Real life data shows the vaccine IS saving lives in the UK: Real-world data shows inoculations ARE reducing infections and deaths, top advisor reveals
- Data set to be published by Public Health England ‘justifies’ delay of second jab
- Those already given the injection are experiencing high levels of protection
- Professor hails results, calling the scheme’s rollout ‘nothing short of a triumph’
Data collected on the first rollout of the Covid vaccine justifies the Government’s decision to delay the second dose, according to an expert.
Professor Anthony Harnden, of the joint committee on vaccination and immunisation, says those already given the jab are experiencing high levels of protection from their first dose.
And the data, set to be published next week by Public Health England, shows infection rates in those over the age of 80 have fallen in the past month.
It comes as the number of people given the jab rises above 11million.
Professor Harnden said in the Sunday Times: ‘The Covid-19 vaccine rollout in the UK is nothing short of a triumph.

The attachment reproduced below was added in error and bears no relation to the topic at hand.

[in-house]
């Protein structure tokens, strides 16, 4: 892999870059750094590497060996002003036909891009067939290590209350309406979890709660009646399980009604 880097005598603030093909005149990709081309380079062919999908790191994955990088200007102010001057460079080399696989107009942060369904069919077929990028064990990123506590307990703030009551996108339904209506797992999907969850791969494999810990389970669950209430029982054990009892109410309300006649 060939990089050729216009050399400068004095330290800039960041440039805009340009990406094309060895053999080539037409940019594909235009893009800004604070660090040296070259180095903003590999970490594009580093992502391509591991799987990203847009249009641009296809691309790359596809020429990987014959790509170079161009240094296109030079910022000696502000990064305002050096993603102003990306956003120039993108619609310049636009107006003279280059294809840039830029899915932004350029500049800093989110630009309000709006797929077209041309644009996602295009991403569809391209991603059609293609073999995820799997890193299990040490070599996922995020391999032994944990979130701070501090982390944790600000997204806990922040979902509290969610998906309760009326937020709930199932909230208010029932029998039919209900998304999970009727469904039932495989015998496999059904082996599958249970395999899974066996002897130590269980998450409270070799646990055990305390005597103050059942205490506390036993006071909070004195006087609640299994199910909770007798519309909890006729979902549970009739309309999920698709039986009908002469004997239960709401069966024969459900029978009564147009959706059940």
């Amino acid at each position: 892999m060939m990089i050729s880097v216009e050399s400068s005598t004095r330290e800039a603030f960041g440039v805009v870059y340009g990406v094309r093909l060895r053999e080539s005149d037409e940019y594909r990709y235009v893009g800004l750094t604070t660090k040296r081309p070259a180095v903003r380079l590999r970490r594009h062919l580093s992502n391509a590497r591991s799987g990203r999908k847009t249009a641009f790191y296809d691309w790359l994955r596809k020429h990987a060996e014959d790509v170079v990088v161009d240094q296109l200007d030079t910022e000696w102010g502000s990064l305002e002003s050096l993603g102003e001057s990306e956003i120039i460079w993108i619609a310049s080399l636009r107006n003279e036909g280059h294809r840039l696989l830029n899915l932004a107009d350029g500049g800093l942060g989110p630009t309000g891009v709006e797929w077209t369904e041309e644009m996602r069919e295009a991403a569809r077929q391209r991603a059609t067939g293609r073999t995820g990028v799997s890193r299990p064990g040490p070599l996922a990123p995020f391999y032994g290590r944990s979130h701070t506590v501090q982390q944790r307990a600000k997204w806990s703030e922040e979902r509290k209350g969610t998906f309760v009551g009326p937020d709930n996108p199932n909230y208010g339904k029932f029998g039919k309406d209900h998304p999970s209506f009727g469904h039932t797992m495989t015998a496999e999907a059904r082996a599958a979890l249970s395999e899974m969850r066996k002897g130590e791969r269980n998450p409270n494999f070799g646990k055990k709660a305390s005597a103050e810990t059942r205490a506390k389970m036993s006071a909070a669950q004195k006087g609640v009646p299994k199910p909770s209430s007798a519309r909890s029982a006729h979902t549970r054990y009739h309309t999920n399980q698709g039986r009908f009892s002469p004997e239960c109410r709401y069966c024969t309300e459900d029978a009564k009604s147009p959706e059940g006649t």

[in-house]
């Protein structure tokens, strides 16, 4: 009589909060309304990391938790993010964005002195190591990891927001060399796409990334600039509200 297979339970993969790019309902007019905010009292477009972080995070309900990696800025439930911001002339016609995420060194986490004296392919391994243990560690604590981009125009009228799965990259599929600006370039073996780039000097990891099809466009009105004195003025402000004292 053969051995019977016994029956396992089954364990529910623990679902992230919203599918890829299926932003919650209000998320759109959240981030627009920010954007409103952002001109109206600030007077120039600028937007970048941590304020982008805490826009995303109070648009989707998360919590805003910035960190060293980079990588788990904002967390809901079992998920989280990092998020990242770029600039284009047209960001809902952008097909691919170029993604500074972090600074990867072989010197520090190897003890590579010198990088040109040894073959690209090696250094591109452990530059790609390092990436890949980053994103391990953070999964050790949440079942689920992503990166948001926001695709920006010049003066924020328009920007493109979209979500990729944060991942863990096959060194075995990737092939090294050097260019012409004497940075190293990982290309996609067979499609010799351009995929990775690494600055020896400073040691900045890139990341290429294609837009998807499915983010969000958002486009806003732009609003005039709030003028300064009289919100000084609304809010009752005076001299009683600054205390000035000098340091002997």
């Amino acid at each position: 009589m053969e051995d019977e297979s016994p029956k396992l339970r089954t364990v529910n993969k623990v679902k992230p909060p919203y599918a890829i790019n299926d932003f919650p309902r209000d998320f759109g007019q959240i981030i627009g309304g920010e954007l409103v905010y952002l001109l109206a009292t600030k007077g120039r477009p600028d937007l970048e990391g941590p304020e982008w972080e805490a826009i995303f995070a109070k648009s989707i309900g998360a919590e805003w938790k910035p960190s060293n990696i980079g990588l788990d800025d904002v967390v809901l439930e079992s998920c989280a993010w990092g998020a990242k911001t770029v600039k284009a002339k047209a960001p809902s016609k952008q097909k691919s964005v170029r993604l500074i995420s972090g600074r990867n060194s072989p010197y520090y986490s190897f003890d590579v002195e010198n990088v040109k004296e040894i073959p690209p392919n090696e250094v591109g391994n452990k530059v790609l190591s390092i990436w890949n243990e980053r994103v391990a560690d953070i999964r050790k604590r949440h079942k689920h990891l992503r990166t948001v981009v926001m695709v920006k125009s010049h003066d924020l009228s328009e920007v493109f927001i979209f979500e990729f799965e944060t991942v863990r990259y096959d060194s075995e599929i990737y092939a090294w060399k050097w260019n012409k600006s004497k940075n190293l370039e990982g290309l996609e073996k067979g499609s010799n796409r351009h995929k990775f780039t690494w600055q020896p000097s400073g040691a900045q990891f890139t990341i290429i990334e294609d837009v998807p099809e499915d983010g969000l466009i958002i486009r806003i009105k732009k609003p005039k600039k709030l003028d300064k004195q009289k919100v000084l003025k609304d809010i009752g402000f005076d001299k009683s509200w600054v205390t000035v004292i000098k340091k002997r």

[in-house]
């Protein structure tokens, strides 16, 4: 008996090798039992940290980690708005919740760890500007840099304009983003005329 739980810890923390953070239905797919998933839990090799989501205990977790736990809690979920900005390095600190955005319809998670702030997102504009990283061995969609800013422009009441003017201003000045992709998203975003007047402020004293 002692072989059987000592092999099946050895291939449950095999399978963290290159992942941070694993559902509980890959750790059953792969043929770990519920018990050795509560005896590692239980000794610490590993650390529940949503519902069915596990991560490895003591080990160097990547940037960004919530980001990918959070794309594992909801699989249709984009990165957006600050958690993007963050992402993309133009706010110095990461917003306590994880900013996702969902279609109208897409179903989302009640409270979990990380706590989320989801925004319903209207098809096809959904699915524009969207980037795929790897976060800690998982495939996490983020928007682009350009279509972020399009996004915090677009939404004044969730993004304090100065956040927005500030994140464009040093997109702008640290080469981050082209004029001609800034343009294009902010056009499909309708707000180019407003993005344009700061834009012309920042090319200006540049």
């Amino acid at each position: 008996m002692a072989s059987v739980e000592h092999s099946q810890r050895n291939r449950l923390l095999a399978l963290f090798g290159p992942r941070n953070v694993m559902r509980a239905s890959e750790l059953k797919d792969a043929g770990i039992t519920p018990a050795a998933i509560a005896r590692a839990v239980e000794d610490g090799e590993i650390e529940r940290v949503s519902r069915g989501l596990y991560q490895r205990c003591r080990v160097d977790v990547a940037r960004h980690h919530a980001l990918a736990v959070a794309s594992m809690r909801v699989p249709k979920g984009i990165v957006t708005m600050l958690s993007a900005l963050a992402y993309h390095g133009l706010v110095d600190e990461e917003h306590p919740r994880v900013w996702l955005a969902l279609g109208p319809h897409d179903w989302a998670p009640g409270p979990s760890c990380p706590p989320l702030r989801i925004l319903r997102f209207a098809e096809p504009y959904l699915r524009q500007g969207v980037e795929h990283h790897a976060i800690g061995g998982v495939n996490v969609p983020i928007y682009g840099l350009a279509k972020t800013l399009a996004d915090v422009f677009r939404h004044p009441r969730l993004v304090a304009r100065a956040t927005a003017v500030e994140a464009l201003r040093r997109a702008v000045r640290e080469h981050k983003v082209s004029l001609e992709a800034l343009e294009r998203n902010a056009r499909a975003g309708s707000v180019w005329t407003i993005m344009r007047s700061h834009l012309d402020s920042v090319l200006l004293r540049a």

‘The Government’s strategy to extend the interval between the two doses means we have been able to protect more people and undoubtedly save more lives.’
Professor Anthony Harnden described the UK’s rollout as ‘nothing short of a triumph’
Last week Boris Johnson praised the NHS for its ‘colossal’ effort to vaccinate 10million Brits against Covid.
Saluting the achievement in a Downing Street press conference, the Prime Minister thanked everyone involved in the roll-out, from scientists to delivery drivers to pharmacists.
He said: ‘And it is thanks to their effort — the most colossal in the history of our National Health Service — that we have today passed the milestone.’
With the country jabbing an average 400,000 people every day, the UK is on track to hitting its goal of giving the first vaccine dose to the 14million most vulnerable Brits by February 15.
And with cases and deaths easing and the rollout of jabs surging ahead of schedule, Boris Johnson is said to have ordered a ramping up of preparations for children to get back in classrooms from March 8.